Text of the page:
Journal Entry #2

A sign reading “THIS TOO SHALL PASS” hung on the side of the road in Memphis, TN. Communities are encouraging one another through random acts such as this one. April 1, 2020. (Photo by Amanda Brooks)

April 1, 2020

The concept of “home” has shifted in many ways in the past three weeks. 

 Before college, life around me remained pretty much the same. The same house. The same school. The same church. Not a lot ever really changed. 

 Chattanooga began to feel like home during my freshman year of college. I remember how weird it felt to call my dorm “home.” I remember feeling like I had betrayed Memphis somehow. Home had become different for the first time in 18 years. They say “home is where the heart is” but my heart had been split. It’s stayed that way ever since. 

 I traveled back to Chattanooga this weekend, the first time since all this began. As I packed up the remainder of my belongings, I began to wonder “where was home?” Was my heart still split between two places?

 Home no longer looks like going to Cookout with my friends at 1 A.M., but it also doesn’t look like going to the grocery store with my family after church on Sundays. Home suddenly feels like a concept that I no longer have a grasp on. Being kept out of one and holed up in another, there is no longer a warm, fuzzy feeling with “home.” 

 That warm, fuzzy feeling does come though. It comes when the neighbor running down the opposite side of the road gives me a smile. It comes when I get a random phone call from a friend. It comes when my whole family sits down to eat a home cooked meal together.

 Home isn’t my roommate’s empty closet or the annoyance that comes with every member of my family trying to navigate working in a confined space. Home is no longer Chattanooga or Memphis for me. It is the sense of community I feel when seeing a sign reading “THIS TOO SHALL PASS.” Home is people. If home really is where the heart is, then my home is definitely split in more than two pieces. 

 I, personally, can’t wait for the time when all the pieces of my heart are together again—the time when we are all back home. 


Journal Entry #1

Margo Zani, Kirbi Ward, Rachel Watt, and Amanda Brooks participate in a group Facetime call. Friends have been trying to find ways to connect without compromising the new social distance lifestyle. March 23, 2020. (Photo by Amanda Brooks)

I never thought my junior year at UTC would end this way. Instead of the study of my sorority house, I am writing this from my childhood bedroom in Memphis, TN, with the confidence that one day we’ll be able to help our kids with their History homework about the year 2020.

March 25, 2020

In the new world of social distancing, “safer-at-home” orders, and self-quarantines, we are supposed to be safe from the novel coronavirus, at least physically. “Alone together” is a phrase that keeps getting posted on social media, but does it really make anyone feel less isolated?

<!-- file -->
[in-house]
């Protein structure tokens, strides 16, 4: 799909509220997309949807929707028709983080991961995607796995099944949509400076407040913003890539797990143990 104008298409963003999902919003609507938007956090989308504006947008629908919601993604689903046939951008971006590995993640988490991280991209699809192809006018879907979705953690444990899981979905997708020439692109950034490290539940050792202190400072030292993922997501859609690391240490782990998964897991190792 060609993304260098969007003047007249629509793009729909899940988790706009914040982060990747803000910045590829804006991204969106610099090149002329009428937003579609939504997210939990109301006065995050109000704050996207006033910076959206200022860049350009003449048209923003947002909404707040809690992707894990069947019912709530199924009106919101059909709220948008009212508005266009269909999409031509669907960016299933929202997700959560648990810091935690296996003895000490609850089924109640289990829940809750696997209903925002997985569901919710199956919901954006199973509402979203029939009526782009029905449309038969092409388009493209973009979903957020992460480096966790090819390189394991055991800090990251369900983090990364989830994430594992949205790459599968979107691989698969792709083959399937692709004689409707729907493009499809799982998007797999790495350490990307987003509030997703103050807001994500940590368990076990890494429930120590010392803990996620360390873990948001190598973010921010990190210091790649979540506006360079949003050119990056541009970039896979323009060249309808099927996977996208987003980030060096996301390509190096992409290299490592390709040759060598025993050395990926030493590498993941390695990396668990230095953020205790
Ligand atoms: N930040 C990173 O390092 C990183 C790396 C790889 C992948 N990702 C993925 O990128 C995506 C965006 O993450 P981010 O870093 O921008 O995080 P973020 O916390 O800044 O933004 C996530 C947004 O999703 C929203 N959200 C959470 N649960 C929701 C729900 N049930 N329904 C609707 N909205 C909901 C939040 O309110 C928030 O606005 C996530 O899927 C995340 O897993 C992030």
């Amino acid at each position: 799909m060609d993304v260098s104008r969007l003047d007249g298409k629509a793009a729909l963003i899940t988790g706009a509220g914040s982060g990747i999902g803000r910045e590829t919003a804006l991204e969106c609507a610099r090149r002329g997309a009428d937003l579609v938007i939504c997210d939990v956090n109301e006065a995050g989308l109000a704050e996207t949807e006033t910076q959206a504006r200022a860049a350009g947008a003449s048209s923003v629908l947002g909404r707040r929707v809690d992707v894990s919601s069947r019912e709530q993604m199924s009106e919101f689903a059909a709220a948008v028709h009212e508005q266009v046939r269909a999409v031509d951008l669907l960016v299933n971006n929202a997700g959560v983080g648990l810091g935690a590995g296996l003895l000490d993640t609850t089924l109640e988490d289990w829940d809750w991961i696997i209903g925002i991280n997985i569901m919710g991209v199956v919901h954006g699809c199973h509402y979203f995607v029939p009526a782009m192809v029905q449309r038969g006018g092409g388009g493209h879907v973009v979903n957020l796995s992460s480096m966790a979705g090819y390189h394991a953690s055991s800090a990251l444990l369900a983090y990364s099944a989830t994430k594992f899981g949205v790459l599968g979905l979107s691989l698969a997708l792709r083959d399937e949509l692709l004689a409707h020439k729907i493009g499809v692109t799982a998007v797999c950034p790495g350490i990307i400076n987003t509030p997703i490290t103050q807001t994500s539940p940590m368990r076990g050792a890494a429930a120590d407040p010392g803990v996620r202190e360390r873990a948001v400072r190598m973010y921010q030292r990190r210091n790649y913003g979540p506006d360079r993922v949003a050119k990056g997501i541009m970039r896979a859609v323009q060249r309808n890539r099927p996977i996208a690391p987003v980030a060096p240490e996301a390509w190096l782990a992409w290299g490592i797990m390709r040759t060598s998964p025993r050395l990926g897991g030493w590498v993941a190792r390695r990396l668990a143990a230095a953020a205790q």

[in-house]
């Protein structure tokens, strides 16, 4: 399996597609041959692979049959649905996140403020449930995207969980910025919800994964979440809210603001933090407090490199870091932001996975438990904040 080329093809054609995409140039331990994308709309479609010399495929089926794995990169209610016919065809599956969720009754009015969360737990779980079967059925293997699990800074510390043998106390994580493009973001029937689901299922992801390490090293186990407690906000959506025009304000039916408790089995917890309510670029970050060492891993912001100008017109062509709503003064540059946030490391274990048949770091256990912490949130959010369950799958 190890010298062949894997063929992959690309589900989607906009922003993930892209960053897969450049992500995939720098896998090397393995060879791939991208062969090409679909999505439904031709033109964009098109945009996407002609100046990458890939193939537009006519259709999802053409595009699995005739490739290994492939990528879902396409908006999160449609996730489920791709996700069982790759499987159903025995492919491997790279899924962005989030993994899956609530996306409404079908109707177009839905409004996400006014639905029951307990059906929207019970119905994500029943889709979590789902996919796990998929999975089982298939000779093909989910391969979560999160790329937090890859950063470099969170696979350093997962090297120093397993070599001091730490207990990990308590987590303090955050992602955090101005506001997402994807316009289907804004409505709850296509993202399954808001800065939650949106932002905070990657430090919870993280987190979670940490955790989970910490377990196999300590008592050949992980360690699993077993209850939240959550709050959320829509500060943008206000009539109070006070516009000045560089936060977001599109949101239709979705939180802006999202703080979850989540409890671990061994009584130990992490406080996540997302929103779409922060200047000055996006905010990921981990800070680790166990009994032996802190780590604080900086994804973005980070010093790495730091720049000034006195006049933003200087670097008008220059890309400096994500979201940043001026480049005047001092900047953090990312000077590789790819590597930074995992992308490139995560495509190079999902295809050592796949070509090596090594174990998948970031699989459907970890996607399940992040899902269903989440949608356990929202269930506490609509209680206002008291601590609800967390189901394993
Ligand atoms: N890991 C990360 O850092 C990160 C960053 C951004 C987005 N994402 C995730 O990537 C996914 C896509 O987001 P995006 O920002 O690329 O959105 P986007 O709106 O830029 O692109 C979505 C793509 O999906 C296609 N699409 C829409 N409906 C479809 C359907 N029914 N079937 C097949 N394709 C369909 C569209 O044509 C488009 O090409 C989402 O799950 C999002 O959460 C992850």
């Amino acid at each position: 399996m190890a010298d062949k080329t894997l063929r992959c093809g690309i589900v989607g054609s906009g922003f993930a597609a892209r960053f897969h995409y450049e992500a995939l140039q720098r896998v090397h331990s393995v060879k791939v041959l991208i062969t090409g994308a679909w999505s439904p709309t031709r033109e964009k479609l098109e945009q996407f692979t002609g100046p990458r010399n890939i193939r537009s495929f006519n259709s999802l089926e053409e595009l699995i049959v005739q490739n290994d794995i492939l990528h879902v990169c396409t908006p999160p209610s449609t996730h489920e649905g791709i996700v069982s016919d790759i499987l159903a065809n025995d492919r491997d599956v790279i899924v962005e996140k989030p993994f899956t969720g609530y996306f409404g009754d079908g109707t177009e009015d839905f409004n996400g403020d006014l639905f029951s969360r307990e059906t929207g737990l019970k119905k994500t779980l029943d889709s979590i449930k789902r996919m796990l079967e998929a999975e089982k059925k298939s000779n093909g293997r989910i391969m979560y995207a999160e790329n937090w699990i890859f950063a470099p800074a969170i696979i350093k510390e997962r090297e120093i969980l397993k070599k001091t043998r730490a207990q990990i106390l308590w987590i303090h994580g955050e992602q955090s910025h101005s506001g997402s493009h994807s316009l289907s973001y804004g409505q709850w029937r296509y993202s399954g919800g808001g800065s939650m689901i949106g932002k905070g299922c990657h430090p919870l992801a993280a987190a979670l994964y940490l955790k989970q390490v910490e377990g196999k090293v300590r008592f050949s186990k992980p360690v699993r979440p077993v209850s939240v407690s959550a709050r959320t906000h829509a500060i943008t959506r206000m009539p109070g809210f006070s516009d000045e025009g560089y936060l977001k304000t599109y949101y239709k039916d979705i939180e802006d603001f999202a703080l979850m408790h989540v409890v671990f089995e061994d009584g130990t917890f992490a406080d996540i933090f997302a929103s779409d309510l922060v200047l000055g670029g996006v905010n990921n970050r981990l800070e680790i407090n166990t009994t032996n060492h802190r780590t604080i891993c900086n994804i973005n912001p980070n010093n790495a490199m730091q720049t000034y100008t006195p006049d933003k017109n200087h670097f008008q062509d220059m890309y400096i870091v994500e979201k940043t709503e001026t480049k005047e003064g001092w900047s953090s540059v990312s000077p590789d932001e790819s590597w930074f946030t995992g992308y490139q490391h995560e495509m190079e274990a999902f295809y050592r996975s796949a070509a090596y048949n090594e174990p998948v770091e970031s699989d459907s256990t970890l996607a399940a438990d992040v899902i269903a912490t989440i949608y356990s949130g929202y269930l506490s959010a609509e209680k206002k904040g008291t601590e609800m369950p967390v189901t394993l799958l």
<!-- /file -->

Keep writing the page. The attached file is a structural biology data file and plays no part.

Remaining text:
Are Facetimes with friends and Zoom classes with professors enough to keep college students from failing mentally and academically? For many, it may not be.

Much to the annoyance of my friends, I express love through physical touch, meaning every time I hear “6 feet apart” a piece of me cringes. I never thought I would be deprived of a hug or holding hands. Although necessary for my physical health, it has affected my mental health. Every video chat is a reminder that I cannot be in the presence of people and every video class is a reminder that I do not have the same academic opportunities that I normally would. Something that is supposed to help us feel connected brings light to the reality of how far apart we are.

It is equally important to protect our bodies and our minds. Ensuring the mental health of the national is vital to the reopening of business and the return to everyday life once all of this is over. This sudden pause to a usually fast paced society does not have to mean a pause in every aspect of our lives. In this fight against COVID-19, a well mind can go a long way.

Eventually, we will be able to hug, kiss, shake hands, and be near each other again. That is a day worth looking forward to, but until then, I will strive to learn contentment in the waiting. This pandemic, as much as it has taken, will not take our sanity.

For resources on how to combat anxiety and stress during this time, visit https://www.utc.edu/counseling-center/index.php or https://www.cdc.gov/coronavirus/2019-ncov/prepare/managing-stress-anxiety.html.

Meet the Storyteller

Amanda Brooks

Amanda Brooks is a junior at the University of Tennessee at Chattanooga majoring in Communication with a minor in Theatre. She is a writer, photographer, and proficient public speaker. She is a great problem solver because of her work during the Disney College Program. She is passionate about highlighting stories of the community around her and the people within them. She can be contacted at bny637@mocs.utc.edu.